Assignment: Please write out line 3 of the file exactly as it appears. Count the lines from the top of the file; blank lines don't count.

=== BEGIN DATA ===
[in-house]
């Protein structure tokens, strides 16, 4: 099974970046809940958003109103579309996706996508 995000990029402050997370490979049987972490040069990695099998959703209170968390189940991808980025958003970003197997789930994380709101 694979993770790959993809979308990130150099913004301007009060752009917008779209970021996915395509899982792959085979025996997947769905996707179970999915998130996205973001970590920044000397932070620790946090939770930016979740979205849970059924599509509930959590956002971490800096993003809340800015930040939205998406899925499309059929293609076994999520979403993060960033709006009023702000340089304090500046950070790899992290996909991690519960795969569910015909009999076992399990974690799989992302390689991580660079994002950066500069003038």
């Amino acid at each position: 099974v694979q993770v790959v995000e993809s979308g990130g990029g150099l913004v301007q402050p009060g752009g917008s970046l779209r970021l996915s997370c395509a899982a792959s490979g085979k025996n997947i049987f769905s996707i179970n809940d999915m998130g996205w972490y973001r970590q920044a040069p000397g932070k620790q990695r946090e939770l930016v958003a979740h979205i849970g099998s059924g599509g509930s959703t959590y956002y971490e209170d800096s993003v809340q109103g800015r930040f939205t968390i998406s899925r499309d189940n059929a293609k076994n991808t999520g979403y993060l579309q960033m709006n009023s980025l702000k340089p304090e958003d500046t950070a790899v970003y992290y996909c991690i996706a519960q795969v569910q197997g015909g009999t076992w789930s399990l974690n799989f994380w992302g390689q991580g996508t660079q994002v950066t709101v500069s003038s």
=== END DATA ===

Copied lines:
């Amino acid at each position: 099974v694979q993770v790959v995000e993809s979308g990130g990029g150099l913004v301007q402050p009060g752009g917008s970046l779209r970021l996915s997370c395509a899982a792959s490979g085979k025996n997947i049987f769905s996707i179970n809940d999915m998130g996205w972490y973001r970590q920044a040069p000397g932070k620790q990695r946090e939770l930016v958003a979740h979205i849970g099998s059924g599509g509930s959703t959590y956002y971490e209170d800096s993003v809340q109103g800015r930040f939205t968390i998406s899925r499309d189940n059929a293609k076994n991808t999520g979403y993060l579309q960033m709006n009023s980025l702000k340089p304090e958003d500046t950070a790899v970003y992290y996909c991690i996706a519960q795969v569910q197997g015909g009999t076992w789930s399990l974690n799989f994380w992302g390689q991580g996508t660079q994002v950066t709101v500069s003038s």